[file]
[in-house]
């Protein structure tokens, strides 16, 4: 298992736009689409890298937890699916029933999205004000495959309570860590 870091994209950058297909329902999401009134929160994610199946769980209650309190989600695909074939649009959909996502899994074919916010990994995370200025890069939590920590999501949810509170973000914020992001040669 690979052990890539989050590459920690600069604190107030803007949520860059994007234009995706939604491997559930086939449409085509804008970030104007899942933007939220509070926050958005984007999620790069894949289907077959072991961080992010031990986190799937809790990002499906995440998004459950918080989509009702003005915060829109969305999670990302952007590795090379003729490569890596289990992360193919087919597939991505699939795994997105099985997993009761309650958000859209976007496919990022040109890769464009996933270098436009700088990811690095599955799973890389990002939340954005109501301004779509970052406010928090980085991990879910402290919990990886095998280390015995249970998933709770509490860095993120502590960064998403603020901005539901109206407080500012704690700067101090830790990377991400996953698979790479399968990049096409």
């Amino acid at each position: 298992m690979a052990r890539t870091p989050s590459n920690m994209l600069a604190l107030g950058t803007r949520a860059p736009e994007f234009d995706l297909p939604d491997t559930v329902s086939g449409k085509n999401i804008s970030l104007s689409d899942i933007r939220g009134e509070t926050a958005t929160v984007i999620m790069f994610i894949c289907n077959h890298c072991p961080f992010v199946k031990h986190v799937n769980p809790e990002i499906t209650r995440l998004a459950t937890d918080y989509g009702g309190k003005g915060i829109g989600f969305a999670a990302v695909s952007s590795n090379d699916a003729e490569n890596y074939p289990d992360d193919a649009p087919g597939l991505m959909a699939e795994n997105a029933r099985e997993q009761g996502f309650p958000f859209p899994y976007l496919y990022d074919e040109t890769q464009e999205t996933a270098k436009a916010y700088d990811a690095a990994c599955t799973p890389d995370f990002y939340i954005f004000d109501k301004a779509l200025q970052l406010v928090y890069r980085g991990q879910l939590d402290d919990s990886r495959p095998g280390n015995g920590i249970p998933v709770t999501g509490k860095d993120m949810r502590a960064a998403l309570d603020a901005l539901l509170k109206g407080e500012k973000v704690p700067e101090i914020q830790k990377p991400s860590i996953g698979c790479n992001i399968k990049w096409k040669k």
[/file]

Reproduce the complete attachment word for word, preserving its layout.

[in-house]
């Protein structure tokens, strides 16, 4: 298992736009689409890298937890699916029933999205004000495959309570860590 870091994209950058297909329902999401009134929160994610199946769980209650309190989600695909074939649009959909996502899994074919916010990994995370200025890069939590920590999501949810509170973000914020992001040669 690979052990890539989050590459920690600069604190107030803007949520860059994007234009995706939604491997559930086939449409085509804008970030104007899942933007939220509070926050958005984007999620790069894949289907077959072991961080992010031990986190799937809790990002499906995440998004459950918080989509009702003005915060829109969305999670990302952007590795090379003729490569890596289990992360193919087919597939991505699939795994997105099985997993009761309650958000859209976007496919990022040109890769464009996933270098436009700088990811690095599955799973890389990002939340954005109501301004779509970052406010928090980085991990879910402290919990990886095998280390015995249970998933709770509490860095993120502590960064998403603020901005539901109206407080500012704690700067101090830790990377991400996953698979790479399968990049096409």
């Amino acid at each position: 298992m690979a052990r890539t870091p989050s590459n920690m994209l600069a604190l107030g950058t803007r949520a860059p736009e994007f234009d995706l297909p939604d491997t559930v329902s086939g449409k085509n999401i804008s970030l104007s689409d899942i933007r939220g009134e509070t926050a958005t929160v984007i999620m790069f994610i894949c289907n077959h890298c072991p961080f992010v199946k031990h986190v799937n769980p809790e990002i499906t209650r995440l998004a459950t937890d918080y989509g009702g309190k003005g915060i829109g989600f969305a999670a990302v695909s952007s590795n090379d699916a003729e490569n890596y074939p289990d992360d193919a649009p087919g597939l991505m959909a699939e795994n997105a029933r099985e997993q009761g996502f309650p958000f859209p899994y976007l496919y990022d074919e040109t890769q464009e999205t996933a270098k436009a916010y700088d990811a690095a990994c599955t799973p890389d995370f990002y939340i954005f004000d109501k301004a779509l200025q970052l406010v928090y890069r980085g991990q879910l939590d402290d919990s990886r495959p095998g280390n015995g920590i249970p998933v709770t999501g509490k860095d993120m949810r502590a960064a998403l309570d603020a901005l539901l509170k109206g407080e500012k973000v704690p700067e101090i914020q830790k990377p991400s860590i996953g698979c790479n992001i399968k990049w096409k040669k």